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Mavis Staples: If All I Was Was Black

Mavis Staples: If All I Was Was Black

Staples is still wading into troubled waters, with a voice as bold and relevant as ever.

Mavis Staples: If All I Was Was Black

3.5 / 5

Mavis Staples is closing in on 80 years old. Her singing career, which started with her family in the Staple Singers, has passed 65 years. She’s been a gospel singer and a protest singer (suggesting the marriage of those worlds isn’t so unlikely); she’s sung with rock stars and country artists. After a lengthy career, some time spent out of the spotlight, and a stellar return more than a decade ago, Staples could take a break. But she hasn’t.

The political climate essentially necessitated her latest album, If All I Was Was Black. With the US in political turmoil, Staples had a statement to make. Working again with Wilco’s Jeff Tweedy, who wrote the songs here, Staples addresses the concerns she has in the Trump era. She’s back in protest mode, matching a new era of civil unrest with a new burst of protest.

This new protest comes wrapped in an updated version of the old sounds. The Americana of a few years back is gone, making way for the R&B grooves most associated with Staples’ earlier work. Tracks like “Try Harder” do occasionally bring more of a rock feel, but the album sounds more like a Stax record than anything else. The band’s tight, but they’re not overly flashy. This one is a Staples statement.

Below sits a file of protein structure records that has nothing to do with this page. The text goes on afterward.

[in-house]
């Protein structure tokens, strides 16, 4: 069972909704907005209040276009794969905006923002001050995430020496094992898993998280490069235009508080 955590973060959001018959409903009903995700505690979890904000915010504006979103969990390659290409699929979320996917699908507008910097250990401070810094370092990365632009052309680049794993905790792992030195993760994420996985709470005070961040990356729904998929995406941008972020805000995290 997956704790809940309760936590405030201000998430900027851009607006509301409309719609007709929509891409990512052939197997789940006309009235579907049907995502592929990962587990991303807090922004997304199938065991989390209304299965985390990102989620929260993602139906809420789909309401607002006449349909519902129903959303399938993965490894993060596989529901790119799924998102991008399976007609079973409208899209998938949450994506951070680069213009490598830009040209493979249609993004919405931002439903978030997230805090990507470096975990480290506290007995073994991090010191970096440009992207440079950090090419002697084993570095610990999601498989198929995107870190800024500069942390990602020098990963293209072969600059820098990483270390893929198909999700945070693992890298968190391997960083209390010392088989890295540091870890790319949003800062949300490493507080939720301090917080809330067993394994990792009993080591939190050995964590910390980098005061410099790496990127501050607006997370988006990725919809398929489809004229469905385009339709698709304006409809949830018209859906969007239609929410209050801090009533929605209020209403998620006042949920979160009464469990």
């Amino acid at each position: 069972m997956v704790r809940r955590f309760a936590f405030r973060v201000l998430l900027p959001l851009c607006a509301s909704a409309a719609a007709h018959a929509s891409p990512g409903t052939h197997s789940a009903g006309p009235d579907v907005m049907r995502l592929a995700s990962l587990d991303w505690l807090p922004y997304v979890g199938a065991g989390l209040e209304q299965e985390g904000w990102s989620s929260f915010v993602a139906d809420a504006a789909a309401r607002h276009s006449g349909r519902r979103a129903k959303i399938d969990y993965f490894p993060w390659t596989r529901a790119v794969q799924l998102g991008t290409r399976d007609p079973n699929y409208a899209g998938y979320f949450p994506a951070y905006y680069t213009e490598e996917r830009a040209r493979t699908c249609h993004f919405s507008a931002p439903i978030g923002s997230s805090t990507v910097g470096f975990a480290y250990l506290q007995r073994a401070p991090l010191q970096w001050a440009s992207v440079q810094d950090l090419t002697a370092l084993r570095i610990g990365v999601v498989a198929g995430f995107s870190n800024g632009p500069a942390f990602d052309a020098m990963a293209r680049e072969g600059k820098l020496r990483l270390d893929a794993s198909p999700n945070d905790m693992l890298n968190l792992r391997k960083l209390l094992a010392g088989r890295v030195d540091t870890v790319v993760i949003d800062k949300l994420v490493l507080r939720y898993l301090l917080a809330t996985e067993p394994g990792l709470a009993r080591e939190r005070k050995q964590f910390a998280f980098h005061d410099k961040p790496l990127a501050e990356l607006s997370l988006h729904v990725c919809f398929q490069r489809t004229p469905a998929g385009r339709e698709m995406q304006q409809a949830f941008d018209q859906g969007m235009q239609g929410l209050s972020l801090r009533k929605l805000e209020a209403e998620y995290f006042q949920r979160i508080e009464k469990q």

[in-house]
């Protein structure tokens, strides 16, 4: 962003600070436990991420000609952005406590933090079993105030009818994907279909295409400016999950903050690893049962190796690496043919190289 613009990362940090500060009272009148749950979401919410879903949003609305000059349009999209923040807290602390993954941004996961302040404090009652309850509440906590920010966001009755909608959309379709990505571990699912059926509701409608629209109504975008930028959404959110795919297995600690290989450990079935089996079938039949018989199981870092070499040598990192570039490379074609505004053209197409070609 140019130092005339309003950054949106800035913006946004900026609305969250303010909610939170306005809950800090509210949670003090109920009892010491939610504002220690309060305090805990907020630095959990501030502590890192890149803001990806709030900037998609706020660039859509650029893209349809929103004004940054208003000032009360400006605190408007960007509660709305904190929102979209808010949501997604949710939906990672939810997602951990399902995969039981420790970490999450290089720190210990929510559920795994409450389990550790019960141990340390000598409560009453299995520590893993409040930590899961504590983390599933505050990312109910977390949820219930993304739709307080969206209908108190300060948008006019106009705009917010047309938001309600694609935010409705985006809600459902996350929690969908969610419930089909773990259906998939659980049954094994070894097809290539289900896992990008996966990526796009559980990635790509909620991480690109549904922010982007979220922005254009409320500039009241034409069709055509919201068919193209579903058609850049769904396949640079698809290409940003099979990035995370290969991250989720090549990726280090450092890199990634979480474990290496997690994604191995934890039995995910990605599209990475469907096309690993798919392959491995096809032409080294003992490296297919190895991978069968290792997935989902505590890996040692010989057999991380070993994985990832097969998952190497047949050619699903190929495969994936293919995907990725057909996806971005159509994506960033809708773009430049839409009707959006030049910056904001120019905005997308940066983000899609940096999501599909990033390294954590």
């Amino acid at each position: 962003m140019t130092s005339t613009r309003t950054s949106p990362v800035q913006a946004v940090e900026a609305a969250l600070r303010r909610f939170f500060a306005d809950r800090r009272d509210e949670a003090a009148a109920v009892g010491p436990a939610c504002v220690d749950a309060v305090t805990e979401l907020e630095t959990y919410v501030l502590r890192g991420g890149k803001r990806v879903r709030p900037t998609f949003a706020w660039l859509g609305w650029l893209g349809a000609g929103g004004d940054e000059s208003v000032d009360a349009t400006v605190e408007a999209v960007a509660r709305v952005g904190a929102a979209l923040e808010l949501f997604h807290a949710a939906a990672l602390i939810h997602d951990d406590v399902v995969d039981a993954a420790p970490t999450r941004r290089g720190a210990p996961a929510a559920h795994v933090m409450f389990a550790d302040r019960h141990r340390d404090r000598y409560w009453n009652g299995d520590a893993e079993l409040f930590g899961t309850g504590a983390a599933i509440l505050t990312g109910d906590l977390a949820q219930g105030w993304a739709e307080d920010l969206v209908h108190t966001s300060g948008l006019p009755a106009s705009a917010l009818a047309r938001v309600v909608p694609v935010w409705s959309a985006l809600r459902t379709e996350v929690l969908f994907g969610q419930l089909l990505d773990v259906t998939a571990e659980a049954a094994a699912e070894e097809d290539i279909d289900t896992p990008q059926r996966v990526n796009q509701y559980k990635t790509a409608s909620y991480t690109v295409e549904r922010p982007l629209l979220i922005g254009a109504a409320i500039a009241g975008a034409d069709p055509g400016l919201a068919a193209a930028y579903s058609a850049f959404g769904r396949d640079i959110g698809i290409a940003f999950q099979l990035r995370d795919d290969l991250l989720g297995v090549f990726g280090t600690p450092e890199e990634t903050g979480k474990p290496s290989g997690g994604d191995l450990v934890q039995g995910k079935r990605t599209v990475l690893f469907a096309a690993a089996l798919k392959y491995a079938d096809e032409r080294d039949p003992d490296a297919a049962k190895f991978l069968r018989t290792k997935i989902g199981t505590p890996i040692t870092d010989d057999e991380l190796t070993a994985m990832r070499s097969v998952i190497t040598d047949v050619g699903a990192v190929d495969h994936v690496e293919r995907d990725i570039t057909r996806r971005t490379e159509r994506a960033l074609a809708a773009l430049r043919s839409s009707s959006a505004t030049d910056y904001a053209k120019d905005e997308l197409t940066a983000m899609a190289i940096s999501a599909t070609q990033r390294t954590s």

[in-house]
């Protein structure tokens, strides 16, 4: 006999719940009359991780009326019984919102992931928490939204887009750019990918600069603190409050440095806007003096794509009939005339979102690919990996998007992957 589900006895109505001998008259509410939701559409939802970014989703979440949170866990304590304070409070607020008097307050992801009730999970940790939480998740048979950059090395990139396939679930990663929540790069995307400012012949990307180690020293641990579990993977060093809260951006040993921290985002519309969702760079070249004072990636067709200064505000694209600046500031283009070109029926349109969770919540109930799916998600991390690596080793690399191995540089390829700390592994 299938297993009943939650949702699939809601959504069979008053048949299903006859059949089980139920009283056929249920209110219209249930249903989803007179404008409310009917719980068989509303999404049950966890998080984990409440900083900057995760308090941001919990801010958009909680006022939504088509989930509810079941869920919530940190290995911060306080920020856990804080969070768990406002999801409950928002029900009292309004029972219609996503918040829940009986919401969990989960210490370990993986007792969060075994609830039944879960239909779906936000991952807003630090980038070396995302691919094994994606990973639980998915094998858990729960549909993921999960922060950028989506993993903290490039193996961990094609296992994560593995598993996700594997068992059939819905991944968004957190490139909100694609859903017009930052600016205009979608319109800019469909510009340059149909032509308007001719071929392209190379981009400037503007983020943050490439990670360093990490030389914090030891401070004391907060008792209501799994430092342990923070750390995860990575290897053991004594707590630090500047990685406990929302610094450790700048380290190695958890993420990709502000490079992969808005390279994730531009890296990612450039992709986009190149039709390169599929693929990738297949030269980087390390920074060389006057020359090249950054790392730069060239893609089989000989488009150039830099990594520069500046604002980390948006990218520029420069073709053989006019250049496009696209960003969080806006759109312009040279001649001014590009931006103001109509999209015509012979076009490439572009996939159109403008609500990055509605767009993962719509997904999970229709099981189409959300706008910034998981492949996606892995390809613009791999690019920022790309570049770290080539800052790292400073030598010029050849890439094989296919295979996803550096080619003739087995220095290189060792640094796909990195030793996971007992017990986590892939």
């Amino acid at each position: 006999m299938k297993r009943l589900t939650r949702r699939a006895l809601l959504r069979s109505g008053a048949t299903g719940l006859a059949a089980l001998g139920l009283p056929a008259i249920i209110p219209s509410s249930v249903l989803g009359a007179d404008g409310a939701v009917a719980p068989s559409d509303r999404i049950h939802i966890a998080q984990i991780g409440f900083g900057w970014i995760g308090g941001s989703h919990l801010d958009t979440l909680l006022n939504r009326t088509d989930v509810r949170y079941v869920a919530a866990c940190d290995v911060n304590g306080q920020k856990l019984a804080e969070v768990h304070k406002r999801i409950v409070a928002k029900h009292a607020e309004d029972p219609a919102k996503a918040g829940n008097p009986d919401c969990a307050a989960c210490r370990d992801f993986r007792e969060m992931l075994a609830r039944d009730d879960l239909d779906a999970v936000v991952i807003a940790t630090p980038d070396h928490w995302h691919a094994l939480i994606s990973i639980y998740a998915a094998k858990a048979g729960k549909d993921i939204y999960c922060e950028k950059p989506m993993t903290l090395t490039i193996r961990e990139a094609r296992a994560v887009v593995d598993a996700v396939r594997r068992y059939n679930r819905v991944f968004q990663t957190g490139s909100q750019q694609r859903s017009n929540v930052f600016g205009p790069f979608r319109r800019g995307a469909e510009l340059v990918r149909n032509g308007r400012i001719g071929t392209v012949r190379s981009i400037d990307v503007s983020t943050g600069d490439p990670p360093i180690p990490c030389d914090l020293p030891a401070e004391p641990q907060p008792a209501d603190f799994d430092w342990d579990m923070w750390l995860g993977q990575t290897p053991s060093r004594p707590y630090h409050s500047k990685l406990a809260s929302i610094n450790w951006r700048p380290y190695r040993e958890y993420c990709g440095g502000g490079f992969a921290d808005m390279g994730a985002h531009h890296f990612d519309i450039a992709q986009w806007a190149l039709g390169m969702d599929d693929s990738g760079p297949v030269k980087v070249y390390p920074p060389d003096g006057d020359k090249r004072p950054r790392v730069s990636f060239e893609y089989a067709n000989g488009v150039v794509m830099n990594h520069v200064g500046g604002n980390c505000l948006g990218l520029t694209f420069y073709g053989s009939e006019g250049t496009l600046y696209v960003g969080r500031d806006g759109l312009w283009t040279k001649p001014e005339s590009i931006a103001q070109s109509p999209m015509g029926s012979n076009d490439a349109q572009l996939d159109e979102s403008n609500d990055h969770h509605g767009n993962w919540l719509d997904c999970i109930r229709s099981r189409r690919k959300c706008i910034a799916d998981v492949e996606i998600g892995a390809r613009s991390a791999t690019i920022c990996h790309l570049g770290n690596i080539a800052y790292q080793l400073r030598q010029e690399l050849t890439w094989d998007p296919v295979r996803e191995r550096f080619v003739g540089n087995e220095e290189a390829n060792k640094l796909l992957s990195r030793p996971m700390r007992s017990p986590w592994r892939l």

While that statement may be one of protest, the singer doesn’t stick to diatribes or polemics, turning the album into a message of hope above anything else. The title track takes a swipe at racism, but it’s more an announcement of self-confidence, of awareness. Staples hasn’t released an album that simply responds in anger (though there’s plenty of that) or argument; her art itself provides a means of overcoming.

Of course, sometimes that means at least warning shots are fired. “Who Told You That?” suggests that any thoughts of complacency and patience might be misguided. The struggle inherent in these tracks never dissipates. The driving soul of “No Time for Crying” reminds listeners that “we’ve got work to do.” Make no mistake, the resistance work has to happen and Staples has no intention of resting, or of letting anyone rest next to her.

Part of that work is providing uplift within the mess. “We Go High” echoes Michelle Obama’s memorable line from her convention speech. Staples sings that “love is our guide” and turns from Obama to reference Jesus, singing, “I know they don’t know/ What they’re doing.” She acknowledges her own struggles to keep it clean and positive, but ultimately keeps faith in that day when our culture finds great unity. That vision informs her work throughout the album, her still-strong vocals matched with a fiery delivery designed to encourage all of us on to something more.

The album closes with the soft acoustic number “All Over Again,” letting Staples meditate on what’s come before and what she’s doing once again. She ultimately finds a few regrets but refuses to be “done yet.” She’d “do it all over again,” even as it feels like she has to take up old political work once more. If that’s true, it sounds like she’s never stopped. She’s still wading into troubled waters, with a voice as bold and relevant as ever.

    • Label:
      Anti-
    • Release Date:
      November 17, 2017

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